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TOLEDO: A PROBLEM OF MENUS
Unităţi de învăţare :
• Lectura textului şi selectarea problemelor de vocabular aferente acestuia;
• Verificarea comprehensiunii textului citi prin întrebări;
• Introducerea cunoştinţelor de gramatică aferente texului;
• Fixarea şi consolidarea cunoştinţelor prin exerciţii de tipul reading comprehension, find synonyms, fill in the blanks/rephrase;
• Conversaţie şi dezbatere pe tematica propusă de textul citit.
• înţelegerea unui text scris, asimilarea elementelor de vocabular aferente acestuia şi fixarea lor prin exerciţii de sinonimie/parafrază;
• înţelegerea conceptului de Conditional Clause (Type III) şi Past Subjunctive şi asimilarea structurilor gramaticale care îl exprimă;
• formarea deprinderilor de utilizare a structurilor gramaticale şi lexicale asimilate într – un context dat, prin exerciţii specifice;
• dezvoltarea capacităţii de utilizare a structurilor gramaticale şi lexicale în producerea unor enunţuri coerente, prin conversaţie şi dezbatere.
Timpul alocat temei : 1 oră
Bibliografie recomandată :
1. Baudoin, E. Margaret, Reader’s Choice, The University of Michigan Press,1988;
2. Dumbravă, Gabriela, An Integrated Skills Course for First Year Students, Editura Universitas, 2001;
3. Fassman, Paula, Suzanne Seymour Tavares, Gallery, Oxford University Press, 1998;
4. Gălăţeanu, Georgiana, Sinteze de gramatică engleză, EDP, Bucureşti, 1982;
5. Hulban, Horia, et al, Competenţă şi performanţă: Exerciţii şi teste de limba engleză, Editura Ştiinţifică şi Enciclopedică, Bucureşti,1993;
6. Matthews, Alan, Themes, Collins ELT, 1988;
7. Proca, Rada, Gramatica practică a limbii engleze, Polirom,1999;
8. Soars, John & Liz, Headway, Oxford University Press, 1990;
9. Vince, Michael, First Certificate Language Practice, Macmillan Heinemann, 2004.
Toledo: A Problem Of Menus
by James Michener
The Spanish government, aware that the golden rewards of tourism could evaporate as quickly as they appeared, has taken sensible steps to protect the tourist. Restaurants are required to offer, in addition to their a la carte menus, a special tourist menu from which one can get a good meal and a bottle of wine at a fixed price. By ordering from this menu one can eat really well in Spain and at about half the price one would expect to pay in either France or Italy.
But. I sat down in a restaurant in Toledo, looked at the menu and said, “I’ll take fish soup, Spanish omelette and flan.”
“And what wine?”
“Whatever comes with the meal.”
“Nothing comes with the meal.”
“But it says right here…”
“You have to order that. Then it’s extra.”
“But the menu says…”
“You are pointing at the tourist menu.”
“That’s what I ordered.”
“Oh, no! You didn’t mention the tourist menu.”
“I’m mentioning it now.”
“You can’t mention it now. You’ve got to mention it when you sit down.”
“But you haven’t even given the order to the kitchen.”
“True. But I’ve written it in my book. And it’s the writing that counts.”
“You mean that if I’d said ‘tourist menu’ at the start, my meal would have cost me a dollar and sixty cents?”
“But since I delayed three minutes the same meal is going to cost me two – sixty?”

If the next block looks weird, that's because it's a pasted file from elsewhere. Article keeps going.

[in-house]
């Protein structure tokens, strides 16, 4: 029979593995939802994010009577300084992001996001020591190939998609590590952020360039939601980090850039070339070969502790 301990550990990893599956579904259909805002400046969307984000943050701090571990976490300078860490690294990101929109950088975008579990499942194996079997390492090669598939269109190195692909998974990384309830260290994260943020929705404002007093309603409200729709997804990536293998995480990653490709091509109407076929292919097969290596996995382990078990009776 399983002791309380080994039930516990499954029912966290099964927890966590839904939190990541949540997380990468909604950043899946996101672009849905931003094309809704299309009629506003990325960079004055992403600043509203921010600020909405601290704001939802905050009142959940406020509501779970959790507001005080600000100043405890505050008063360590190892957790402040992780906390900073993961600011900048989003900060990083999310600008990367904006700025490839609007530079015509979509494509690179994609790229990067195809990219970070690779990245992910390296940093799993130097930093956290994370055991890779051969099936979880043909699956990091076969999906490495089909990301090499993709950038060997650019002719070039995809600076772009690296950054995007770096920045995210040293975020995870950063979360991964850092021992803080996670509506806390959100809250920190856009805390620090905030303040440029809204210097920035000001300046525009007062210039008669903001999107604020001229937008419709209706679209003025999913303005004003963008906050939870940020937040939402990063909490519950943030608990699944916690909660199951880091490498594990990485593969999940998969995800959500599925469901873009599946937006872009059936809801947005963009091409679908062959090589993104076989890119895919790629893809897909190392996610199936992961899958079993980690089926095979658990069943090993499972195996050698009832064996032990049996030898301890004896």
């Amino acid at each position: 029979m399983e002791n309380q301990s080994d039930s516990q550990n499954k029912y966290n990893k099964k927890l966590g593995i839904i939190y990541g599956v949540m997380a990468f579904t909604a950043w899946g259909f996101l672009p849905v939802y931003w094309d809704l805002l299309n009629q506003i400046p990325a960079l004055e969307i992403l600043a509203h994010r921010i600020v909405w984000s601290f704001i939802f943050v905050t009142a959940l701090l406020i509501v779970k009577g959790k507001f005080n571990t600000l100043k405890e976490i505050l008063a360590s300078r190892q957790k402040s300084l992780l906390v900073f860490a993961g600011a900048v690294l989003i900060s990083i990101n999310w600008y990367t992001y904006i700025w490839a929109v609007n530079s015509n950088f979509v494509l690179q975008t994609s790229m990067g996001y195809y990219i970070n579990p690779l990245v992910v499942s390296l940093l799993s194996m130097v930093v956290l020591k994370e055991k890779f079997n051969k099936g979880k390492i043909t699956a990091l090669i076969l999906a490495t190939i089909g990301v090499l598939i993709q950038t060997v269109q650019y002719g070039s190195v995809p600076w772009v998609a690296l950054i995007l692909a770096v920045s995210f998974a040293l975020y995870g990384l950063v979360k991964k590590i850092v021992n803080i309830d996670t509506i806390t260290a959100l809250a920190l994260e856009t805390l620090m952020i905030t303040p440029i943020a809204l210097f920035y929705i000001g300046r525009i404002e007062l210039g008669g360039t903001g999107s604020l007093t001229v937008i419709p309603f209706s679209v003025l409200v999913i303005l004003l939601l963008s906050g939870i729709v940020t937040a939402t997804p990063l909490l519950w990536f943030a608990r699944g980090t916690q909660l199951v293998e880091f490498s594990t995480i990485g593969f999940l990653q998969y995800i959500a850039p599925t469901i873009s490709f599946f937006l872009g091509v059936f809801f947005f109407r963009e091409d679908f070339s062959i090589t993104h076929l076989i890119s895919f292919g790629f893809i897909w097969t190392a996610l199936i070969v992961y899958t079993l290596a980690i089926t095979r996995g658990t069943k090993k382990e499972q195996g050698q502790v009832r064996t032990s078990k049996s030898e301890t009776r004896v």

“Plus sixty cents for the wine.”
I tried to point out how ridiculous such a situation was, but the waiter was adamant, and soon the manager came up, looked at his waiter’s book and shrugged his shoulders. “If you wanted the tourist menu you should have said so,” he grumbled.
“I’m saying so now.”
I rose and left the restaurant, with the waiter abusing me and the manager claiming loudly that I owed him for having soiled a napkin, which I admit I had unfolded.
I escaped but projected myself into an even worse mess, for I chose what seemed to be the best restaurant in Toledo, where I announced quickly and in a clear voice that I wanted the tourist menu.
“What a pity! With the tourist menu you can’t have partridge.”
“I don’t believe I’d care for partridge.” I had had it on a previous visit and was not too taken with it. “Just the tourist menu.”
“But on the tourist menu you get only three dishes.”
“That’s exactly what I want.”
“But on that menu you don’t get special wine, and I know you Americans prefer a special wine.”
“I’ll drink whatever you Spaniards drink.”
“We drink the special wine.”
I insisted that I be served from the tourist menu, and grudgingly the waiter handed me a menu which offered an enticing choice of five soups, eleven egg or fish dishes, seven meat courses and six promising desserts, but of the twenty – nine dishes thus available, twenty – six carried a surcharge if ordered on the tourist menu. Technically, tourists could order a dinner that would cost the price advertised by the government, but if they did so, they would have two soups, one cheap fish and no dessert. Madrid had laid down the law, but Toledo was interpreting it.
As a traveler I work on the principle which I commend to others: no one should ever protest two abuses in a row. Few people can be right twice running, and never three times straight, so I ordered three dishes, each of which carried a surcharge: soup, roasted chicken, flan. The soup was delicious and the ordinary wine palatable and I sat back to enjoy the meal which had started off so badly.
Unfortunately, I had chosen a table that put me next to a good – looking, ruddy – faced Englishman whose tweed suit gave the impression that he must at home have been a hunting man. As he finished his soup he said to his wife, “First class, absolutely first class.” He had, as I suspected he might, ordered the partridge, but when the waiter deposited the steaming casserole before him, the Englishman looked at it suspiciously, waited till the waiter had gone, then asked his wife quietly, “Do you smell something?”
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